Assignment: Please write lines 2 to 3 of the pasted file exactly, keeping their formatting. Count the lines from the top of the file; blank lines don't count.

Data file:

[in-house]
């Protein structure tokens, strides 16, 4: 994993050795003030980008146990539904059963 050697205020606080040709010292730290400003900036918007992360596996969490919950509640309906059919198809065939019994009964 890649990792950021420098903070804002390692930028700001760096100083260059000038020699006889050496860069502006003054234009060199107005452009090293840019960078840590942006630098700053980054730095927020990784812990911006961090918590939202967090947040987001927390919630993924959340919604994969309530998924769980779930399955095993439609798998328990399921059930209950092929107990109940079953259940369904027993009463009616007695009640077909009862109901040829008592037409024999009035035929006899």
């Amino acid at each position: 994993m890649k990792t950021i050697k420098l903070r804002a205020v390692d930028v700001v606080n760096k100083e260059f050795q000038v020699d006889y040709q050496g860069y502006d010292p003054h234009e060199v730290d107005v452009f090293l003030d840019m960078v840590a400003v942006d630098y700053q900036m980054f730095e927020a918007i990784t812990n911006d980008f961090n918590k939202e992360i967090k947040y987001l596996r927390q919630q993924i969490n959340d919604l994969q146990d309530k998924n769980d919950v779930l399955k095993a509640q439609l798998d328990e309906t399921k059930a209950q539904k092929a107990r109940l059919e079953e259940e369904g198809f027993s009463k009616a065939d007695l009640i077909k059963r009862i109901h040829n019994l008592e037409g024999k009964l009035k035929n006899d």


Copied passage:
């Protein structure tokens, strides 16, 4: 994993050795003030980008146990539904059963 050697205020606080040709010292730290400003900036918007992360596996969490919950509640309906059919198809065939019994009964 890649990792950021420098903070804002390692930028700001760096100083260059000038020699006889050496860069502006003054234009060199107005452009090293840019960078840590942006630098700053980054730095927020990784812990911006961090918590939202967090947040987001927390919630993924959340919604994969309530998924769980779930399955095993439609798998328990399921059930209950092929107990109940079953259940369904027993009463009616007695009640077909009862109901040829008592037409024999009035035929006899």
């Amino acid at each position: 994993m890649k990792t950021i050697k420098l903070r804002a205020v390692d930028v700001v606080n760096k100083e260059f050795q000038v020699d006889y040709q050496g860069y502006d010292p003054h234009e060199v730290d107005v452009f090293l003030d840019m960078v840590a400003v942006d630098y700053q900036m980054f730095e927020a918007i990784t812990n911006d980008f961090n918590k939202e992360i967090k947040y987001l596996r927390q919630q993924i969490n959340d919604l994969q146990d309530k998924n769980d919950v779930l399955k095993a509640q439609l798998d328990e309906t399921k059930a209950q539904k092929a107990r109940l059919e079953e259940e369904g198809f027993s009463k009616a065939d007695l009640i077909k059963r009862i109901h040829n019994l008592e037409g024999k009964l009035k035929n006899d």